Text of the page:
Memo to self: Always check to see if a playwright is <nationality>’s Chekhov before buying the ticket. The sinking feeling sets in early with Open Fist‘s otherwise attractive ‘Dancing at Lughnasa’ and by 75 minutes into a seemingly interminable first act, plans are set for an intermission escape. Then things happen for about 10 minutes and the coin flip comes up as stay to see how it pans out. We get another 5 to 7 minutes of explanation in the remaining hour as we learn what happens to the hard-luck, bad-luck if any luck at all Mundys of fictional Ballybeg, County Donegal. In the meantime, five sisters and a cleric brother may be poor but they have one another, then the fast moving world of change rolls over them.
Open Fist brings its traditional craftsmanship and smart casting to Brian Friel’s highly praised but unbalanced memory play. Lane Allison and Christopher Cappiello stand out as lively, optimistic Maggie and Father Jack, the latter recently returned from decades in Uganda where he found the existing customs and community much more to his liking than the Catholic faith he was sent there to sell. He’s not the only rambler in the mix as Christina’s (Caroline Klidonas) baby-daddy (Scott Roberts) shows up occasionally to see her and their son (David Shofner) who is narrating the piece from… the future. The Mundys are hanging on the edge of society. Breadwinner Kate (Jennifer Zorbalas) loses her teaching job due to Jack’s apostasy not sitting well with the church school. Industrialization eliminates a pittance that Agnes (Ann Marie Wilding) and Rose (Sandra Kate Burck) earn from piecework. The world just stomps on their knuckles until they finally let go. Burck has an especially fine moment in the second act as developmentally-disabled Rose is cruelly used by an unseen admirer despite the loving protection of Agnes – Friel’s hat-tip to Tennessee Williams, perhaps? We guess early on that every flicker of light these characters see is just the streamer for the next lightning bolt to hit them but the waits between the strikes are too damned long. The set, lights, and sounds (James Spencer, Matt Richter, and Tim Labor) do hang well over the production.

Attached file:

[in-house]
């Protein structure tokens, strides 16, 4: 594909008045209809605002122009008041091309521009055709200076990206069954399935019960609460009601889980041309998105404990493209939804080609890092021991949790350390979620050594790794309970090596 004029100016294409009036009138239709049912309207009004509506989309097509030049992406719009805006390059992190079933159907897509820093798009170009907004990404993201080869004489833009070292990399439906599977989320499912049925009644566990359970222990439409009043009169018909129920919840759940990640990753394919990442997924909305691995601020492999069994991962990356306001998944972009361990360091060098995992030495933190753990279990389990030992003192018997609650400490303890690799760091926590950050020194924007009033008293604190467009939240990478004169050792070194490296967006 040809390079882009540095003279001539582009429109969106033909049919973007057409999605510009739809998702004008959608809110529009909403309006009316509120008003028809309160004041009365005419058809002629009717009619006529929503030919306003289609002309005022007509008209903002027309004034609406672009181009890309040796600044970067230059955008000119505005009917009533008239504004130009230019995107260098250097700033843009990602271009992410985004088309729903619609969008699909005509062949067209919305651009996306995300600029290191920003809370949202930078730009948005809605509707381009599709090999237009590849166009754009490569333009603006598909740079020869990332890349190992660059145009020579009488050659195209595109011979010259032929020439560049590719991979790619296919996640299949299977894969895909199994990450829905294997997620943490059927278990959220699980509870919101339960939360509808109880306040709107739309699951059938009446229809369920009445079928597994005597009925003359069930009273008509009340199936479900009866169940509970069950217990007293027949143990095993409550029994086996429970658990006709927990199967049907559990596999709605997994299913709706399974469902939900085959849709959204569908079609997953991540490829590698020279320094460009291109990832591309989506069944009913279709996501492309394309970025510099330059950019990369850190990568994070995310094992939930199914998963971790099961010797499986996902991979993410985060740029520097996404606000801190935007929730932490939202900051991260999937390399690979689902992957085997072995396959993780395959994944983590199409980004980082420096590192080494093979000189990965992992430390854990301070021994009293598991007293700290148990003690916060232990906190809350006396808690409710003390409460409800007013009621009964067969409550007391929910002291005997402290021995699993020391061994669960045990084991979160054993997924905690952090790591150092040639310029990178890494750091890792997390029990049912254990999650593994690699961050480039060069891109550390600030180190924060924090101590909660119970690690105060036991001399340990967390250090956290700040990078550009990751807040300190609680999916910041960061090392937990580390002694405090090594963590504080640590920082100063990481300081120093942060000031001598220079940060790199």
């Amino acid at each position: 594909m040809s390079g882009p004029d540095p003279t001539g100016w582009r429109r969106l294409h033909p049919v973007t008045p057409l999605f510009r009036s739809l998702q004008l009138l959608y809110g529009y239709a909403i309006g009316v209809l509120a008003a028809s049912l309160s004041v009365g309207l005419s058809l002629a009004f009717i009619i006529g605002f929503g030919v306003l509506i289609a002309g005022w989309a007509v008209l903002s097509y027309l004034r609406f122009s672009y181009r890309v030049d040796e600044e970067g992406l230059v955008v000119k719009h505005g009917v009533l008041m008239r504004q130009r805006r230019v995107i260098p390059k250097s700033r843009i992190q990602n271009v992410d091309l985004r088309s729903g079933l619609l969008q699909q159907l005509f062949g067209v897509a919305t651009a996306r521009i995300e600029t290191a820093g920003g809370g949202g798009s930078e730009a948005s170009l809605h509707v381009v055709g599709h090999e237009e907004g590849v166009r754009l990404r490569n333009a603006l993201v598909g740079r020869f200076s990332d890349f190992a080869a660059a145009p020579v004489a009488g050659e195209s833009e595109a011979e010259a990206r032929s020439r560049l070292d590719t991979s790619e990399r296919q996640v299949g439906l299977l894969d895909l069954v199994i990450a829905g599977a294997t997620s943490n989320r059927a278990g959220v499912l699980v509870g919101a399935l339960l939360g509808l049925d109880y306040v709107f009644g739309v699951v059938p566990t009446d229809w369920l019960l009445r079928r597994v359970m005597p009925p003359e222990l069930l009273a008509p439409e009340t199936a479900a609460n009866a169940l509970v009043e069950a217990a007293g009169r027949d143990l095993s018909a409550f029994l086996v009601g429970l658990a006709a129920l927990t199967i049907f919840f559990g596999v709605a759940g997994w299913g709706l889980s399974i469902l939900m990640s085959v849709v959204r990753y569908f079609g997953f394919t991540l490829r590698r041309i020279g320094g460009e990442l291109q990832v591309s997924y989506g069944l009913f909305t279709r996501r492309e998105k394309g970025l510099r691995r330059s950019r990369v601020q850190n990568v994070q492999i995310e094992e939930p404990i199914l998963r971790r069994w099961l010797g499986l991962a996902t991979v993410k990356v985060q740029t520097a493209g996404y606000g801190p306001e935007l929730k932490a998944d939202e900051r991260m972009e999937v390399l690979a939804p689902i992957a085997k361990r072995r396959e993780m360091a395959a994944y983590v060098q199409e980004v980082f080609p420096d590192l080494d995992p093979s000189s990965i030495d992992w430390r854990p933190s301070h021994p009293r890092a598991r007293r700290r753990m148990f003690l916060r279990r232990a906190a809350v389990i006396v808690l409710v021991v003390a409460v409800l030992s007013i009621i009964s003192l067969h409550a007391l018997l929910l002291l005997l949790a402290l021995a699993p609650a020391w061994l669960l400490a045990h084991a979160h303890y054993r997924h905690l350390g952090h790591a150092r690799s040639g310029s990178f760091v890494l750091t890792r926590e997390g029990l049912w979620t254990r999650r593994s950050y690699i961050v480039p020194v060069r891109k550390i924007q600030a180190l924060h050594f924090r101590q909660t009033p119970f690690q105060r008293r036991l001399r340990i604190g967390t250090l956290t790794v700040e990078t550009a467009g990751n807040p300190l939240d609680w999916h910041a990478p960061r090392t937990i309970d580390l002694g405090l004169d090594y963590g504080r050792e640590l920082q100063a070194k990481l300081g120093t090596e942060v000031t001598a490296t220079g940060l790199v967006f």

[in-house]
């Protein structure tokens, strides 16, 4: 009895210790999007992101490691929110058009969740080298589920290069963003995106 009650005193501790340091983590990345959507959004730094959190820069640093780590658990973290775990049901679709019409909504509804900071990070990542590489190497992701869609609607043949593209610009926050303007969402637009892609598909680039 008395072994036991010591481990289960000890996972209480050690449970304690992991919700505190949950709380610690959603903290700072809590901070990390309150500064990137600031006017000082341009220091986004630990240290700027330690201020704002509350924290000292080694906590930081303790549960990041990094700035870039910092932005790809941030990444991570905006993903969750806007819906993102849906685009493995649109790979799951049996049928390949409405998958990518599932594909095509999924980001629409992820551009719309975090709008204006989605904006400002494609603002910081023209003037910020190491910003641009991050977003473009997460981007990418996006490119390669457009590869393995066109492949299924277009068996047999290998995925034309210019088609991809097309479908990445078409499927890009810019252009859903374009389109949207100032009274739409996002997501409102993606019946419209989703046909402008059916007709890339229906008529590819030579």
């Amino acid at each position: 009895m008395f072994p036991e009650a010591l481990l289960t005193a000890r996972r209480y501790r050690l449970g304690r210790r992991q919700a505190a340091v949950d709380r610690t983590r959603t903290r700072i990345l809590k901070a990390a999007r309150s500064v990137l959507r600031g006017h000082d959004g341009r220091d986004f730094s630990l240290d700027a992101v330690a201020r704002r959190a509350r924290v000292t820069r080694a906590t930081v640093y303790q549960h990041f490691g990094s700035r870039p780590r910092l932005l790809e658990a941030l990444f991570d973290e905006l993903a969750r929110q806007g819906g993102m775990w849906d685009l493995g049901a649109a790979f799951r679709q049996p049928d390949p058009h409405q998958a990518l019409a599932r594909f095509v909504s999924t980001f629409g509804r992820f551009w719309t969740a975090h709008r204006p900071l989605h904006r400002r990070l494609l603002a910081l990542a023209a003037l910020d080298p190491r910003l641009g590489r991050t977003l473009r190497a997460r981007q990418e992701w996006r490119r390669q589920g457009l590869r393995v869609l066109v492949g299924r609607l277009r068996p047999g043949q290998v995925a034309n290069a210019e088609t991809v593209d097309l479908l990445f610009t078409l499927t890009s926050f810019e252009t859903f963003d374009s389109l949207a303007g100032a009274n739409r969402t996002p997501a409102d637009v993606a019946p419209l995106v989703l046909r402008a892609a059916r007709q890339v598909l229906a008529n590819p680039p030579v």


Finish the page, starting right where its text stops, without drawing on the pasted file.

The play has won all the awards and feels calculated to do so, much like ‘Anna in the Tropics’ which preceded it. Both will be good box office for years to come.
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Dancing at Lughnasa
by Brian Friel
Directed by Barbara Schofield for Open Fist Theatre
Plays Mondays, Saturdays, and Sundays through 18 August 2019
at the Atwater Village Theatre
3269 Casitas Ave, Los Angeles, CA 90039
Visit OpenFist.org for showtimes and tickets